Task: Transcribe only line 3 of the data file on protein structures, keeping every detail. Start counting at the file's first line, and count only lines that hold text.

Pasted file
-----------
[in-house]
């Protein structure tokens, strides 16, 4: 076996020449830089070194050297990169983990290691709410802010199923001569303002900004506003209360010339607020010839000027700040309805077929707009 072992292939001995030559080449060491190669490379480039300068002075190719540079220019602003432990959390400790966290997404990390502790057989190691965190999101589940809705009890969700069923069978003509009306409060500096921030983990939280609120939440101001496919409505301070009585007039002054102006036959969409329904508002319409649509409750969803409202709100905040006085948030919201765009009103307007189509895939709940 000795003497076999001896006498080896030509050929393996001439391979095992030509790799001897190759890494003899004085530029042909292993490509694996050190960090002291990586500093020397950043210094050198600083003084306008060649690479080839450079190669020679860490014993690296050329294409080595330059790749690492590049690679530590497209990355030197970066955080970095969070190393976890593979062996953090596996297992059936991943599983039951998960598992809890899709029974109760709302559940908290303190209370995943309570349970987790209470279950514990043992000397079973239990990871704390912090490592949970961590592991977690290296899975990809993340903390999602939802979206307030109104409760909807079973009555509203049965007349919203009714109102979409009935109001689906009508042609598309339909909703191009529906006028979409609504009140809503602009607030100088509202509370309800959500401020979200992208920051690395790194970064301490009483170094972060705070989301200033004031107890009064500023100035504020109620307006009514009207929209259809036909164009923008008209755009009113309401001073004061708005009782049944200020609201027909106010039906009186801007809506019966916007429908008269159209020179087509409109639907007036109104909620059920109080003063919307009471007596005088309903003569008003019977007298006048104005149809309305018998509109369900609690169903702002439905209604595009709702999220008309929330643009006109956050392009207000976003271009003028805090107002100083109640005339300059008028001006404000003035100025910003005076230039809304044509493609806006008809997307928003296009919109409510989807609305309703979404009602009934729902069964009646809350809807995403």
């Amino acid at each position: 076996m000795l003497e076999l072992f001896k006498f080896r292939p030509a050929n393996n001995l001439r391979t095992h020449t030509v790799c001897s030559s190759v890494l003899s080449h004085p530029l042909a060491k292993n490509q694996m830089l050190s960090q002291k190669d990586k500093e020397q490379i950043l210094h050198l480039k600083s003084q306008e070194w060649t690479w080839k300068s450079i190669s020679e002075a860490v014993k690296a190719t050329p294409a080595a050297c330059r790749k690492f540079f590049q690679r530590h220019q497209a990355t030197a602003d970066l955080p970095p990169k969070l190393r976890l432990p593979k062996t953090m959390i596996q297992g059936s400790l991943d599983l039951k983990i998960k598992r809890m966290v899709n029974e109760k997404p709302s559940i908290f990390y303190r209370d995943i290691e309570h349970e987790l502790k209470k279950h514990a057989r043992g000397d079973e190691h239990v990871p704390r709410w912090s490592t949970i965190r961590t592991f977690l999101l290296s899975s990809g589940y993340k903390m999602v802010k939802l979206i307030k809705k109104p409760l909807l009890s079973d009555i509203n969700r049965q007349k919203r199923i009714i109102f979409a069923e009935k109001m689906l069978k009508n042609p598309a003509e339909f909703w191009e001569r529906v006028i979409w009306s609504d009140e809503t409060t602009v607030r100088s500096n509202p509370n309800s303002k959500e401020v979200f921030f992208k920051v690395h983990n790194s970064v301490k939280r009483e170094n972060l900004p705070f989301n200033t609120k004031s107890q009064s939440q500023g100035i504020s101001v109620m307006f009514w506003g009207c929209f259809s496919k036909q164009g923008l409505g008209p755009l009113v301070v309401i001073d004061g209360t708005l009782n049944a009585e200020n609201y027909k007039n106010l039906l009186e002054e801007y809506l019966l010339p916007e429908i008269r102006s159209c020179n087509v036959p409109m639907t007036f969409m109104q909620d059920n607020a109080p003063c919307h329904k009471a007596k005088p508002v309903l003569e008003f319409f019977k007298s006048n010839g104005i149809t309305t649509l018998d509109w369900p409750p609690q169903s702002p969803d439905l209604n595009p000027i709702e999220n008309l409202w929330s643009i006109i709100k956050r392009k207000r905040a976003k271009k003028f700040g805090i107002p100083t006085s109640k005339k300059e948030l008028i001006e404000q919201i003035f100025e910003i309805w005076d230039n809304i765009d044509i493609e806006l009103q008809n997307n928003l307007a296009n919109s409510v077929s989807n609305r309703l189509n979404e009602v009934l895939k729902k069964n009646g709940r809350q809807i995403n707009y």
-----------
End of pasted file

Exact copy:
């Amino acid at each position: 076996m000795l003497e076999l072992f001896k006498f080896r292939p030509a050929n393996n001995l001439r391979t095992h020449t030509v790799c001897s030559s190759v890494l003899s080449h004085p530029l042909a060491k292993n490509q694996m830089l050190s960090q002291k190669d990586k500093e020397q490379i950043l210094h050198l480039k600083s003084q306008e070194w060649t690479w080839k300068s450079i190669s020679e002075a860490v014993k690296a190719t050329p294409a080595a050297c330059r790749k690492f540079f590049q690679r530590h220019q497209a990355t030197a602003d970066l955080p970095p990169k969070l190393r976890l432990p593979k062996t953090m959390i596996q297992g059936s400790l991943d599983l039951k983990i998960k598992r809890m966290v899709n029974e109760k997404p709302s559940i908290f990390y303190r209370d995943i290691e309570h349970e987790l502790k209470k279950h514990a057989r043992g000397d079973e190691h239990v990871p704390r709410w912090s490592t949970i965190r961590t592991f977690l999101l290296s899975s990809g589940y993340k903390m999602v802010k939802l979206i307030k809705k109104p409760l909807l009890s079973d009555i509203n969700r049965q007349k919203r199923i009714i109102f979409a069923e009935k109001m689906l069978k009508n042609p598309a003509e339909f909703w191009e001569r529906v006028i979409w009306s609504d009140e809503t409060t602009v607030r100088s500096n509202p509370n309800s303002k959500e401020v979200f921030f992208k920051v690395h983990n790194s970064v301490k939280r009483e170094n972060l900004p705070f989301n200033t609120k004031s107890q009064s939440q500023g100035i504020s101001v109620m307006f009514w506003g009207c929209f259809s496919k036909q164009g923008l409505g008209p755009l009113v301070v309401i001073d004061g209360t708005l009782n049944a009585e200020n609201y027909k007039n106010l039906l009186e002054e801007y809506l019966l010339p916007e429908i008269r102006s159209c020179n087509v036959p409109m639907t007036f969409m109104q909620d059920n607020a109080p003063c919307h329904k009471a007596k005088p508002v309903l003569e008003f319409f019977k007298s006048n010839g104005i149809t309305t649509l018998d509109w369900p409750p609690q169903s702002p969803d439905l209604n595009p000027i709702e999220n008309l409202w929330s643009i006109i709100k956050r392009k207000r905040a976003k271009k003028f700040g805090i107002p100083t006085s109640k005339k300059e948030l008028i001006e404000q919201i003035f100025e910003i309805w005076d230039n809304i765009d044509i493609e806006l009103q008809n997307n928003l307007a296009n919109s409510v077929s989807n609305r309703l189509n979404e009602v009934l895939k729902k069964n009646g709940r809350q809807i995403n707009y």